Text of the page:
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Unlocking a Renewable Grid: The Power of Transcontinental Electricity Trading

Image credit: Anthropocene Magazine

Move over energy independence; the key to a sustainable grid is found in the realm of transcontinental electricity trading.

Sources of renewable energy, such as solar and wind power, face challenges due to their inherent variability. This variability, both over time and space, complicates the transition to a 100% renewable electric grid. However, a recent analysis suggests that a solution could lie in a global network of high-speed power lines, enabling renewable sources to effectively meet the world’s power needs.

While transcontinental trade in electricity is not a new concept, this study is the first to examine how such trade could contribute to a 100% renewable power system on a detailed scale, considering both demand and supply factors. The researchers analyzed hour-by-hour electricity demand and renewable supply worldwide for 2050, factoring in the limited space available for renewable energy development.

The study compared a scenario where each country generates and consumes electricity only within its borders to one where electricity is freely traded within six global regions. The findings indicate that if all feasible renewable energy sites are utilized, electricity sourced within each country would fall only 2% short of global demand in 2050. However, transcontinental trade could further reduce the cost of electricity by 5-52%, depending on the region.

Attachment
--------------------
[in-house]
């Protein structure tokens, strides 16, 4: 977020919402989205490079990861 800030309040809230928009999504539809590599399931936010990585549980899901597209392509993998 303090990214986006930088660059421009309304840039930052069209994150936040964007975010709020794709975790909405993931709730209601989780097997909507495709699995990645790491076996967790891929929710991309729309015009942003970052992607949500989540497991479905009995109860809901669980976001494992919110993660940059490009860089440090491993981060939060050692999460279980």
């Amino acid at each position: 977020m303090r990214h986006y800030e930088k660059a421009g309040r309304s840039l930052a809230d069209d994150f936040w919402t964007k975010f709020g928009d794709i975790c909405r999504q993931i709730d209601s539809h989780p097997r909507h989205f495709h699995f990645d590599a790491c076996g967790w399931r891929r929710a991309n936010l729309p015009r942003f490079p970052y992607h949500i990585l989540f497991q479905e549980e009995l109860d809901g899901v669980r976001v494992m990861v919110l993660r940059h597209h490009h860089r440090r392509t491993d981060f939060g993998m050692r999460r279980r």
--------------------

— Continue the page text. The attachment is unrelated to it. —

In a scenario where only the top 10% of global renewable energy sites are developed, domestic renewable energy would fall 12% short of meeting global annual demand. Transcontinental power pools would, however, bridge this gap and reduce the cost of electricity by up to 23% compared to a domestic-only situation.

The research challenges the notion that 100% renewable electricity requires long-term storage, demonstrating its reliability and economic feasibility through expanded transmission lines within continents. In 2020, about 2% of the global power supply was traded across borders. According to the analysis, cross-border trade could account for about 16% of global demand with full renewable development and around 30% if only the best sites were developed.

While geopolitical barriers to building transcontinental power pools are acknowledged, the potential benefits include shared advantages for both importers and exporters of renewable energy. Importing nations avoid the cost of developing less desirable projects or investing in expensive battery storage, while exporting nations find a destination for excess electricity, improving the economics of renewable energy development. The research suggests that a global approach, involving more international integration, could be key to a successful green transition.

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